Grad finds comfort in the unknown on way to degree

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Erin Anderson is becoming more comfortable with uncertainty. Often meticulous about planning her life decisions, she’s learning to roll with the punches.

“I’ve proven to myself that all my best decisions, or those turning points in my life, have been decisions that were instinctual, like moving to London and coming to Western,” she said. “I learned it’s OK if I don’t necessarily know what’s next.”

On June 19, Anderson will join more than 300,000 Western alumni living around the world as a newly minted graduate and member of the Western Class of 2020.

Graduating in Creative Writing and English Language & Literature, the Western Scholars student found herself at a crossroads in 2016 while attending Sheridan College.

“I studied accounting because I thought that was a safe option take as a young mother,” she admitted. “But I realized midway through that, while I loved school, I’m not a person who is into materialistic things, and didn’t care about money enough to continue in this program.”

Her husband, Michael, knew she always wanted to pursue teaching and encouraged her to follow that path. The two had lived in London for a brief period previously and knew the city, so she took the chance and applied to Western – even though it involved uprooting the family, including their two children, Delilah and Dallas, 2 and 5 at the time.

“It was definitely a huge leap we all took. But we knew it would all work out and be worth it in the end,” she said. “It’s worked out even better than I imagined.”

Anderson recalls one of the first classes she took – a creative writing course where she fell in love with the craft.

“I have been writing off and on my whole life, but never thought it was a viable option for me,” she said. “I met with my professor to talk about this and felt it was an irresponsible decision to pursue writing as a young mom. I threw caution to the wind and said, ‘I’m going to go for it.’”

Throughout her years at Western, Anderson purposely took advantage of as many opportunities as she could to be involved in the campus community. She held a number of positions in Student Experience over the years, including working in the Wellness Education Centre portfolio, where her passion for helping students really shined.

Anderson was also part of the Society of Mature Students, Leadership Education Program, Alternative Spring Break and participated in Western’s safeTALK and ASIST around suicide prevention.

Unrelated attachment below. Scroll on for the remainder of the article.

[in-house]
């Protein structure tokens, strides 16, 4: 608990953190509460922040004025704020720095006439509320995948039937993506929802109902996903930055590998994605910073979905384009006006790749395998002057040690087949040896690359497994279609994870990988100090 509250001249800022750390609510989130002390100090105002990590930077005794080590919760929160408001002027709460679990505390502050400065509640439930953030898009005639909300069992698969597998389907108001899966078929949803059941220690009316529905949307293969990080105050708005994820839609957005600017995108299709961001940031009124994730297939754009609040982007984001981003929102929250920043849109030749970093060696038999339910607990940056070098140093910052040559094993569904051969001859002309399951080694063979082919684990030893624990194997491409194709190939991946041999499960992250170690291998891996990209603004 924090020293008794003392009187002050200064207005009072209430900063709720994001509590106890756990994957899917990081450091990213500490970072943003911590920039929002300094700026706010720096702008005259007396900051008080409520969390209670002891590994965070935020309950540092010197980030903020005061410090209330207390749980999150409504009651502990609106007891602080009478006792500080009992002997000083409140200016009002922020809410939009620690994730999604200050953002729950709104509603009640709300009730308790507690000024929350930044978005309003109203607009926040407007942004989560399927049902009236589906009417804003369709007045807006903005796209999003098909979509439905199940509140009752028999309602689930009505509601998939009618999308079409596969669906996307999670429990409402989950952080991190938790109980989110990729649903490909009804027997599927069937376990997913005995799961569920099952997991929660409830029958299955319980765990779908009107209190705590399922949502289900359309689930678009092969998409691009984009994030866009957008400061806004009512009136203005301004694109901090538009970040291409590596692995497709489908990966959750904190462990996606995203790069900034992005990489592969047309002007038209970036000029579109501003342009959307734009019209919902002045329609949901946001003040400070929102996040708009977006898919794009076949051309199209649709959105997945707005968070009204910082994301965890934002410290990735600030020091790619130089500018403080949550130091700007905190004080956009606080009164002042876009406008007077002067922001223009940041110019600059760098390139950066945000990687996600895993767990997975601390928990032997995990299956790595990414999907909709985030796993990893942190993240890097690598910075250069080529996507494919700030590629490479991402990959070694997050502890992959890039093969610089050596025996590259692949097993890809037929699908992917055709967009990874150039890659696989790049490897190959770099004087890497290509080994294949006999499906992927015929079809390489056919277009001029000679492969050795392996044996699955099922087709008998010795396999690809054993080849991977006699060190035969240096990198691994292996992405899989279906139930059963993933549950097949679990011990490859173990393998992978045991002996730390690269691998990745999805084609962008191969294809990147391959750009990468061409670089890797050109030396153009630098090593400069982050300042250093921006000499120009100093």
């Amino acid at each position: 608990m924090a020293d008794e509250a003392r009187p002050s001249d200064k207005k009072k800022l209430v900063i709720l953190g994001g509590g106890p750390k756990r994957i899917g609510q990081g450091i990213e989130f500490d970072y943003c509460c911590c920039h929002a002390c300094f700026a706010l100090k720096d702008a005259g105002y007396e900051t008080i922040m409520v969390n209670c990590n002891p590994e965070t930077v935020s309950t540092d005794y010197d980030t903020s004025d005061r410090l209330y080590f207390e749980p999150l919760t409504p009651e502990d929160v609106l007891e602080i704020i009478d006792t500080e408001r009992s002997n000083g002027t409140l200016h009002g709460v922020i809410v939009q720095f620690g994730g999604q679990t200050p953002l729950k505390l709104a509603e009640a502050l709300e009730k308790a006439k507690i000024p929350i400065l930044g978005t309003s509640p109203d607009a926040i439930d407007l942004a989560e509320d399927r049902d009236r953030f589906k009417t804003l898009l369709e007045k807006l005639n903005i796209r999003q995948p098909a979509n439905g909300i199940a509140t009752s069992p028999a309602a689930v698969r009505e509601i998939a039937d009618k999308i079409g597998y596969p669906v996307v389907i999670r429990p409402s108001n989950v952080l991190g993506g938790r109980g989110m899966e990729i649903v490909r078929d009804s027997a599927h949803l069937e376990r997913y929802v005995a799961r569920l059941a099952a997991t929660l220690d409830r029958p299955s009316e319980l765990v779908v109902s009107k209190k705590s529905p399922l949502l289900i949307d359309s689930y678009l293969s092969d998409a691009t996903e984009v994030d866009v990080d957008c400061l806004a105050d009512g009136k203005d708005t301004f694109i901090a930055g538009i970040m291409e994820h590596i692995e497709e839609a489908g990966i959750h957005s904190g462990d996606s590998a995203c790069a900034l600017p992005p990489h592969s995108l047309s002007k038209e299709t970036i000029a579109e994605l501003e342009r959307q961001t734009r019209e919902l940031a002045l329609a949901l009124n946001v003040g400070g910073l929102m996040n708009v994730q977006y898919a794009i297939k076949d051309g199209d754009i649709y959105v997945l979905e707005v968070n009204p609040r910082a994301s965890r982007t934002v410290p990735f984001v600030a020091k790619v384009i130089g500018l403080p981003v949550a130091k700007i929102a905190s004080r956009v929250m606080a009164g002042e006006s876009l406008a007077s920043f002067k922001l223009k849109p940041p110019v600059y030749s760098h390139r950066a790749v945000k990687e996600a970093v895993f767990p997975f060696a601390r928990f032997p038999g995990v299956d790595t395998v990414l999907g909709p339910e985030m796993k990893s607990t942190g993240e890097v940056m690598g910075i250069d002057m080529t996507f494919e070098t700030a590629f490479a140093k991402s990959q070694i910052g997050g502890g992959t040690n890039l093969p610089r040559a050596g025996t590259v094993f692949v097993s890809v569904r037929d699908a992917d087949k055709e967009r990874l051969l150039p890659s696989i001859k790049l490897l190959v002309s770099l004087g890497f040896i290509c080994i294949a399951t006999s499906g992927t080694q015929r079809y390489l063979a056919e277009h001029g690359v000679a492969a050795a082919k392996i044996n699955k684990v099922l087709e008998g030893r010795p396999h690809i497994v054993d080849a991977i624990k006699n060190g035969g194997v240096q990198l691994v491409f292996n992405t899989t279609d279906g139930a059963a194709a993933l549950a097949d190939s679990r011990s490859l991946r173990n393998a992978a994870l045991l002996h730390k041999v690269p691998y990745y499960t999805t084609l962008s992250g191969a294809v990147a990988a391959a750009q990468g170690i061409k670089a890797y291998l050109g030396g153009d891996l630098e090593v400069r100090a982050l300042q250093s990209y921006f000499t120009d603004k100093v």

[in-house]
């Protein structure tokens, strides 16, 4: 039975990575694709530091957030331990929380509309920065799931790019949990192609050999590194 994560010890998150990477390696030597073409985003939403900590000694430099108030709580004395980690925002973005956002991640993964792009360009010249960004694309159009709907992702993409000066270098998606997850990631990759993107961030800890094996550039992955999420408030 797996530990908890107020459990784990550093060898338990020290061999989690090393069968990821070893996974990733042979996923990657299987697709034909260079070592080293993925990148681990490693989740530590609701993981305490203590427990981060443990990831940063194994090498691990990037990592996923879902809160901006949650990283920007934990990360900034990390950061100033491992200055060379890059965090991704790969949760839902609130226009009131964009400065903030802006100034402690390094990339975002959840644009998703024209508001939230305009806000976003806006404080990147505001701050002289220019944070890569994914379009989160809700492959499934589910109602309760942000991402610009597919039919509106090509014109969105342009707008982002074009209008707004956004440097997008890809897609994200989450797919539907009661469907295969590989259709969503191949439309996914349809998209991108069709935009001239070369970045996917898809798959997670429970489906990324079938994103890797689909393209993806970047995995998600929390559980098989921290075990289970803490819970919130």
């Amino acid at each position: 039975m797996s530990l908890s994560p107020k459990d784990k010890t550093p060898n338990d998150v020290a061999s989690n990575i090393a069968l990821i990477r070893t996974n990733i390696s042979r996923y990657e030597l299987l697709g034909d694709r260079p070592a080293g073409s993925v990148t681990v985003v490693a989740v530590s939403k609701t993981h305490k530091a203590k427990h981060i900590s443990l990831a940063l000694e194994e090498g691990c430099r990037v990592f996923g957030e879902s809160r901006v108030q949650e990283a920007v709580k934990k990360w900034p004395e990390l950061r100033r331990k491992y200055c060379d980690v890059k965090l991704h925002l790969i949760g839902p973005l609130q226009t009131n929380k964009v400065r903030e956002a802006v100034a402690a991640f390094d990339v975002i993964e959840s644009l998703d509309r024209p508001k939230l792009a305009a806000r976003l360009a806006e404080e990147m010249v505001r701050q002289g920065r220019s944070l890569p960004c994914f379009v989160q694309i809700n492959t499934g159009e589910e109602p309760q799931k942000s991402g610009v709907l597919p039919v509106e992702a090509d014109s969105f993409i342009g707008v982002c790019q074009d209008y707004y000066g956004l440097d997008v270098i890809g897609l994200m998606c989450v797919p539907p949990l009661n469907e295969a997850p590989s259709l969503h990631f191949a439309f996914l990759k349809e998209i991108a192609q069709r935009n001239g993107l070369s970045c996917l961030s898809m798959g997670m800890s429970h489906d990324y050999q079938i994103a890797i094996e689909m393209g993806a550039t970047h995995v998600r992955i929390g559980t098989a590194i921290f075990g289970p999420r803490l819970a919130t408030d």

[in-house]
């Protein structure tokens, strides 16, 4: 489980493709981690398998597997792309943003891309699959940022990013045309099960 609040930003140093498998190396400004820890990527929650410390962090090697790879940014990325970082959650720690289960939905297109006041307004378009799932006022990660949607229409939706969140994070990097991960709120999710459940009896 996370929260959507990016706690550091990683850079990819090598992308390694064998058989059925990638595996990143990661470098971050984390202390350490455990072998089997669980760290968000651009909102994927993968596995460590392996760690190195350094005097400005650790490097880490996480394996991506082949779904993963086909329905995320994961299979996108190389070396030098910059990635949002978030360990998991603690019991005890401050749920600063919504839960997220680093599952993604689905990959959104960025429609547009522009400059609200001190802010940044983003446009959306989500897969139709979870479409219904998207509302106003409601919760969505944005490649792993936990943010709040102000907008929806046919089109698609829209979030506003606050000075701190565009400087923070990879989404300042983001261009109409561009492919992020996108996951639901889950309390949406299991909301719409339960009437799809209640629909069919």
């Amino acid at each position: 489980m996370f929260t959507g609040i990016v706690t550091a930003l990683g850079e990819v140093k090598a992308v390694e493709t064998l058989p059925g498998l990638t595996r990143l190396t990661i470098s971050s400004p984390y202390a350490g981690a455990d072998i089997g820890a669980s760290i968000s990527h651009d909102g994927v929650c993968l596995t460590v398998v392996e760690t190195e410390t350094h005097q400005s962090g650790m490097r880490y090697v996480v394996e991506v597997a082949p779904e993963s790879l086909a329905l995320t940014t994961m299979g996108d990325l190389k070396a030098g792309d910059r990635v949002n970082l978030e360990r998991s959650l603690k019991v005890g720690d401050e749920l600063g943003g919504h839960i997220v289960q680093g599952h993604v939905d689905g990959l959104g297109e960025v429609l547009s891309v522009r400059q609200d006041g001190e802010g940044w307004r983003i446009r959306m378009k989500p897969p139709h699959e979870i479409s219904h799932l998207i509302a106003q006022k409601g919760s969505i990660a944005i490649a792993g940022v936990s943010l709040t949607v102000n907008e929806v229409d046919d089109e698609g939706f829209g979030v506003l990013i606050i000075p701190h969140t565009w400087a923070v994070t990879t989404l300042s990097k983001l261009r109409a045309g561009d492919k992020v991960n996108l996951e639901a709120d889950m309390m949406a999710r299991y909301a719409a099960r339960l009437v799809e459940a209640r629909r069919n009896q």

“Because I wanted to work in higher education, I saw these extracurriculars as an investment of my energy,” she said. “I wanted to be involved as much as I could. I fell in love with the programs; it got me to know so many people at Western and Western itself. I found what I was looking for.”

Anderson now finds herself back in the Faculty of Education, where she works part-time as a program assistant with the Advanced Studies in Professional Education program. She’s also a part-time Scholars Program assistant with Student Experience.

“Getting involved, as much as I did, solidified the fact I wanted to work with students,” Anderson said. “It helped me realized standing in front of a class and teaching wasn’t the only way I could help them achieve success.”

Balancing two part-time jobs with teaching her children at home during the pandemic, her love of learning remains strong. She’s currently doing her Master of Education at Laurier University.

“It can be a challenge at times,” Anderson laughed. “Like I said, I’m getting more comfortable with the unknown.”

Anderson hopes to work one day in a student-facing role, perhaps helping deal with mental health and wellness issues.

Her advice to future students? The quality of your university experience depends on the quantity of effort you put into it.

“If you make the effort to get out of your comfort zone, you’re going to find so many ways to get involved,” Anderson said. “I did so as much as I could and still managed to graduate with distinction. Looking back, I’m not sure how I did it.”